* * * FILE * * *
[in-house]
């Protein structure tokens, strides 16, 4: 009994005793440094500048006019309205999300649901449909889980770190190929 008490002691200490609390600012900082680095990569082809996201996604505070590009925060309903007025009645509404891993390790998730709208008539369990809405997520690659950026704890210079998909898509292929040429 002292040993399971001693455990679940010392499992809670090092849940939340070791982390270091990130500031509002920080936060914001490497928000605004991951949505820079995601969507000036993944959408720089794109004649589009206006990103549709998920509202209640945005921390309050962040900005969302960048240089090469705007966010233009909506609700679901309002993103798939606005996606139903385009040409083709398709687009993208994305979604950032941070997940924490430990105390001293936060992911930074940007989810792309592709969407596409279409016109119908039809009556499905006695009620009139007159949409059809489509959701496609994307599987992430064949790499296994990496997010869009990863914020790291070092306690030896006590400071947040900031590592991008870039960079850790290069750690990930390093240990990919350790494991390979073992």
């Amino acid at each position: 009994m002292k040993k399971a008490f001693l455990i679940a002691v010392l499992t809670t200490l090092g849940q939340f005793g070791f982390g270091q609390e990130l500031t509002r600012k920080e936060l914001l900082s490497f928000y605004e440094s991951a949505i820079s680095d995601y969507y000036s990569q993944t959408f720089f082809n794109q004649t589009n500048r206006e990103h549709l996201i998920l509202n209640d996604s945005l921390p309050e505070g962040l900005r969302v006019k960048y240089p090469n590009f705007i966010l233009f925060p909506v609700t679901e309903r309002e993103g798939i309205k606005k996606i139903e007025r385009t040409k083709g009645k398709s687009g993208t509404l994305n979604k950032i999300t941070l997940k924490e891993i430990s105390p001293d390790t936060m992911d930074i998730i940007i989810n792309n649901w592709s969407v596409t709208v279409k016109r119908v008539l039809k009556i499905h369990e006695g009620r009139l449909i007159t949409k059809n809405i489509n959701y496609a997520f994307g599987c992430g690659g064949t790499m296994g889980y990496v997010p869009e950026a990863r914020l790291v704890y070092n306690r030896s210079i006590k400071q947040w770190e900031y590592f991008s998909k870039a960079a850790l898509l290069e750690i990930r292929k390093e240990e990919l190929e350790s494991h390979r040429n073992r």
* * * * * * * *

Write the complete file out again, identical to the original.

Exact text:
[in-house]
């Protein structure tokens, strides 16, 4: 009994005793440094500048006019309205999300649901449909889980770190190929 008490002691200490609390600012900082680095990569082809996201996604505070590009925060309903007025009645509404891993390790998730709208008539369990809405997520690659950026704890210079998909898509292929040429 002292040993399971001693455990679940010392499992809670090092849940939340070791982390270091990130500031509002920080936060914001490497928000605004991951949505820079995601969507000036993944959408720089794109004649589009206006990103549709998920509202209640945005921390309050962040900005969302960048240089090469705007966010233009909506609700679901309002993103798939606005996606139903385009040409083709398709687009993208994305979604950032941070997940924490430990105390001293936060992911930074940007989810792309592709969407596409279409016109119908039809009556499905006695009620009139007159949409059809489509959701496609994307599987992430064949790499296994990496997010869009990863914020790291070092306690030896006590400071947040900031590592991008870039960079850790290069750690990930390093240990990919350790494991390979073992």
């Amino acid at each position: 009994m002292k040993k399971a008490f001693l455990i679940a002691v010392l499992t809670t200490l090092g849940q939340f005793g070791f982390g270091q609390e990130l500031t509002r600012k920080e936060l914001l900082s490497f928000y605004e440094s991951a949505i820079s680095d995601y969507y000036s990569q993944t959408f720089f082809n794109q004649t589009n500048r206006e990103h549709l996201i998920l509202n209640d996604s945005l921390p309050e505070g962040l900005r969302v006019k960048y240089p090469n590009f705007i966010l233009f925060p909506v609700t679901e309903r309002e993103g798939i309205k606005k996606i139903e007025r385009t040409k083709g009645k398709s687009g993208t509404l994305n979604k950032i999300t941070l997940k924490e891993i430990s105390p001293d390790t936060m992911d930074i998730i940007i989810n792309n649901w592709s969407v596409t709208v279409k016109r119908v008539l039809k009556i499905h369990e006695g009620r009139l449909i007159t949409k059809n809405i489509n959701y496609a997520f994307g599987c992430g690659g064949t790499m296994g889980y990496v997010p869009e950026a990863r914020l790291v704890y070092n306690r030896s210079i006590k400071q947040w770190e900031y590592f991008s998909k870039a960079a850790l898509l290069e750690i990930r292929k390093e240990e990919l190929e350790s494991h390979r040429n073992r």